The athletes first line up on (at Clarkston) green dots located about 3 meters behind the waterfall line. The starter will say "on your marks", the athletes then step up to the waterfall line (but feet behind the line) and stay still, the starter then starts the race. Athletes in the upper waterfall can only cut in to lane 5. They stay in lane 5 to 8 until after the cut in cones right after the first turn. AFTER they pass the cut in cones, they can then cut in to lane 1. The athletes lined up on the lower waterfall can cut in at any time to lane 1.
Help your athletes with learning how/when to cut in. The athletes on the outside (toward lane 8) do not need to immediately cut in to lane 1. In fact if they do, they will most likely be interfering with other runners and potentially be disqualified. On your track, stand with your athletes at various spots on the waterfall start line and show how they might start and begin their race based on where their start location is.
There are two common infractions causing an athlete to be disqualified in a distance race. First one is repeatedly stepping on the inside of the track (lane 1). If an umpire notices you taking 3 or more steps in a row on or inside the line, they will shout out a warning. If the athlete continues to do so, they are disqualified. The other common infraction is cutting in too early after the start of the race as mentioned above. Make sure you run PAST the cut in cones before you go to lane 1.
Sprint Relay Exchanges (4x100 and 4x200)
This is another one of those at a dual meet it is rarely if ever an issue. When you have a full heat of 8 lanes of relay runners, the runners need to make sure they stay in their lanes not just during the race but even after they hand off. A common mistake is after a runner hands off, they immediately walk to the infield. This is not a big deal in lane 1 but in lane 7 you are going to interfere with other athletes trying to exchange. This interference will result in a disqualification. All runners hand off in their lane and then stay standing in their lane after the hand off. The umpire in the exchange zone will let the runners know when it is safe to leave the track.
Example of staying in your lane after a handoff until the umpire dismisses you.
Distance Relay Exchanges (4x400 and 4x800)
The 4x400 is similar to dual meets with a team in each lane (8 total teams at a time). Where 4x400 runners need to be careful is the same as the sprint exchange. After you hand off do not immediately head toward the infield unless you are handing off with no other teams around you. Make sure there is not a team handing off right behind you. Maintain your lane to stay out of the way and then exit the track. Normally not a concern with only 8 teams.
It does become a concern in the 4x800 when you have 16 to 20 teams in a heat. You might have 5 or 6 runners approaching the exchange at the same time. After you hand off you can't just stop on the track and walk off. Complete your handoff, look around and behind you (still jogging) and then exit when you have space so you are not cutting off another runner. The 4x800 exchange is one to have your runners practice. Have a group of 4 or 5 start at the 70ish meter mark. Then run together toward the exchange. Have the runners at the finish line practice lining up at the exchange zone with the coach directing who should be in lane 1 (their runner is coming in first) and next etc. Practice having the coach move runners around to adjust their spot like a finish line umpire would do based on which runners are nearing the exchange zone first. At about the 30 meter mark the outgoing runners stay where they are even if their incoming teammate passes someone. Have the outgoing runner practice putting their hand up or some other signal so the incoming runner can find their teammate and aim for them. This might mean leaving lane 1 and angling out to lane 2,3 or 4. Then after the exchange the incoming runner practice looking around and behind them before exiting to the infield.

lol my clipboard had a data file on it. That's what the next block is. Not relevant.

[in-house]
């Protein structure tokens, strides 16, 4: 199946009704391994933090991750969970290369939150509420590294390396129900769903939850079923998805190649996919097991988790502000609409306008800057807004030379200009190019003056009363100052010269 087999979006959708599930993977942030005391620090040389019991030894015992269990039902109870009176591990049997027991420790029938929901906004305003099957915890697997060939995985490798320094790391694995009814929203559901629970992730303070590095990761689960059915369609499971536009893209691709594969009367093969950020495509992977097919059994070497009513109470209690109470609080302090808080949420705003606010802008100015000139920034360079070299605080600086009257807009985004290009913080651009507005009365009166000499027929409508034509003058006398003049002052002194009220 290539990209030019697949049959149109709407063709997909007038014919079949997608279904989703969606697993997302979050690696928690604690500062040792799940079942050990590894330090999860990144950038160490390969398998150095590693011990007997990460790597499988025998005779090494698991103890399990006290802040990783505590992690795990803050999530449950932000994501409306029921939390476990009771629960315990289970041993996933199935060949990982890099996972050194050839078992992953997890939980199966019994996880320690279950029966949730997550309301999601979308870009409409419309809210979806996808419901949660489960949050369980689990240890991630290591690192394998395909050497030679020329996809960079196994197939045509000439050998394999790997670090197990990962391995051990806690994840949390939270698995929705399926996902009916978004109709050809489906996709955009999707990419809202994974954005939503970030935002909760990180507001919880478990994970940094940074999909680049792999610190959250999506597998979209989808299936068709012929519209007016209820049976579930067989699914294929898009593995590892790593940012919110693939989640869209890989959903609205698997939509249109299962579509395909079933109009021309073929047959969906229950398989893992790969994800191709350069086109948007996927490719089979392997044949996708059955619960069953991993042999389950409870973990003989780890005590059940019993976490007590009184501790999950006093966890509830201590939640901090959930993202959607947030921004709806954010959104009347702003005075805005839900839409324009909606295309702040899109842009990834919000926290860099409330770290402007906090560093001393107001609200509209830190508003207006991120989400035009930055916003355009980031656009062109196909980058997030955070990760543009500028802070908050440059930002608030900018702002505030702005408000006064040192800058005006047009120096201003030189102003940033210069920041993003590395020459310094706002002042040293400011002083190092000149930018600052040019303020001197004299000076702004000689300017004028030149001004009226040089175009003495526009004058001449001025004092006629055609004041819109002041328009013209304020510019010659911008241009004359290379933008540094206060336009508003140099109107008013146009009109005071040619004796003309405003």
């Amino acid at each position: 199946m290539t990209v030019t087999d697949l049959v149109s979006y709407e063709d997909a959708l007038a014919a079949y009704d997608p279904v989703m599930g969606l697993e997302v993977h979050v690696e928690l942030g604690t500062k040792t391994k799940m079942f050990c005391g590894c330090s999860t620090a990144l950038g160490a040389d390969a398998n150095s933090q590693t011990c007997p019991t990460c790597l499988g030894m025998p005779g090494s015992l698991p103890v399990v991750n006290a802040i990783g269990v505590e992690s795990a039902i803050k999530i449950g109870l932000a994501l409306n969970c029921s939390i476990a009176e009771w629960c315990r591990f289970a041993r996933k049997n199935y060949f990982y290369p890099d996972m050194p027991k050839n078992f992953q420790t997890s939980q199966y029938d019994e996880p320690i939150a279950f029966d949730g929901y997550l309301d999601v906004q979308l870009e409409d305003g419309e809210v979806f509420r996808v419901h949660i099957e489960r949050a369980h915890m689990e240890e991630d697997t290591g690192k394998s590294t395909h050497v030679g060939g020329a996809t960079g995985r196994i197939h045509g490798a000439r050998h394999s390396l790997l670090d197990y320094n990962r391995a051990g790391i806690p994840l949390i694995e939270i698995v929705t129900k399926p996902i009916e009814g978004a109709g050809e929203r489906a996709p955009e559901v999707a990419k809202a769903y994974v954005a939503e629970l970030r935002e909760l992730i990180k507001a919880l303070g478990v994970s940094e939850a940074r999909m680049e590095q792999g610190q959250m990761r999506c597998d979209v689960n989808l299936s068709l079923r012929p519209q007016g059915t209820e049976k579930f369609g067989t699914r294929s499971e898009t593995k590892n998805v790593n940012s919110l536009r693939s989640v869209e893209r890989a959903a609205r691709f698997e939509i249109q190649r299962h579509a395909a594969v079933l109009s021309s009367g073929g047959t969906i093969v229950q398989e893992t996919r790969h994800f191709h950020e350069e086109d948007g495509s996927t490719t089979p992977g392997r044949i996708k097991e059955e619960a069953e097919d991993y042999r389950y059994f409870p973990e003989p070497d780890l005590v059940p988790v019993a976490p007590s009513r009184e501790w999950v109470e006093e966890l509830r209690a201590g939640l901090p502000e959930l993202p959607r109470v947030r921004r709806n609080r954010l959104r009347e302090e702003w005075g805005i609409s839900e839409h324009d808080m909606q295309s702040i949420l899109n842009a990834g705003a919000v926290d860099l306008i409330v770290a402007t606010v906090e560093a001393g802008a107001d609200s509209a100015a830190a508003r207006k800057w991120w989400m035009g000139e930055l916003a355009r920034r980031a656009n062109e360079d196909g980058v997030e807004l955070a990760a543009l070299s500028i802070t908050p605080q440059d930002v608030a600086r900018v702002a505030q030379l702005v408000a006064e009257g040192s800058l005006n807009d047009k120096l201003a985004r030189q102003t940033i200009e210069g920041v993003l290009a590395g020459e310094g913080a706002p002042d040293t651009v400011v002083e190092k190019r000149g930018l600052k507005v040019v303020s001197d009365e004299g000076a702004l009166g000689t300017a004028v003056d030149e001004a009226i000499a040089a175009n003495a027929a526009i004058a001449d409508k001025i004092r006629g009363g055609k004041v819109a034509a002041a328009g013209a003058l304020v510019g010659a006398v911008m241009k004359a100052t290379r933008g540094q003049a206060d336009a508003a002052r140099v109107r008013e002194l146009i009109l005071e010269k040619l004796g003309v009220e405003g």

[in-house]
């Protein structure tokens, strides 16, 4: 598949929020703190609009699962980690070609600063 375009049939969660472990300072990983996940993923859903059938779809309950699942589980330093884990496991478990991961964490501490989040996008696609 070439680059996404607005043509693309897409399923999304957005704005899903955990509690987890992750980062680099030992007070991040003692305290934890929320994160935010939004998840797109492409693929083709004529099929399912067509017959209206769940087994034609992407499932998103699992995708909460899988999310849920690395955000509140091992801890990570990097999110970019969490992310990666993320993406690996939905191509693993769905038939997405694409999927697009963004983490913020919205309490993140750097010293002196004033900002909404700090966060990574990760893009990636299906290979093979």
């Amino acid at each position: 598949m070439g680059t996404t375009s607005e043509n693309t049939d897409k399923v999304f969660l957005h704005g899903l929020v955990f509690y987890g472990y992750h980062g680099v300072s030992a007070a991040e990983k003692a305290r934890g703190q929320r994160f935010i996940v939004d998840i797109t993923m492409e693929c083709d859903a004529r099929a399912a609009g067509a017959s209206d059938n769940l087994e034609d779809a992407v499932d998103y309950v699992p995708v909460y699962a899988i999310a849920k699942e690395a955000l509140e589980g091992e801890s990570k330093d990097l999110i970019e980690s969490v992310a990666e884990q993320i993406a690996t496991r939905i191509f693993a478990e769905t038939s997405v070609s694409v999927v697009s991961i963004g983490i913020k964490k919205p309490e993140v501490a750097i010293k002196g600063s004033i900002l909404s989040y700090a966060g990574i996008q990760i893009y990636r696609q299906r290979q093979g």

Exchange Zone (All Relays)
Besides the occasional disqualification for exchanging outside the zone, another common disqualification is the outgoing runner starting outside the zone.
Some of you still have the old exchange zone markings for the sprint relays. A little triangle marking an acceleration zone (10 meters long for sprint relays) and then the two big triangles marking the start and end of the actual exchange zone (20 meters long). The new exchange zone for sprint relays is just two big triangles (30 meters long total). Where the old small triangle is located is now the new location of the beginning of the 30 meter zone marking the start of the zone. The 2nd big triangle marking the end of the zone is still the same. The sprint relays can start and exchange anywhere WITHIN that 30 meter zone.
WITHIN is the key word. For all relays (sprint and distance), the outgoing runner must start WITHIN the zone. Many middle school runners like to start by standing right on top of the triangle. This is where disqualifications tend to occur. The anxious runner starts bouncing around and steps OUTSIDE the triangle when they start their run. This results in a disqualification. The outgoing runner must stay INSIDE the edge of the triangles at all times. You may want to adjust where you have your runners stand so they do not step outside the edge of the triangle. They can live dangerously and stand on top of the triangle but they need to make sure their foot is not located anywhere on the edge or outside the triangle.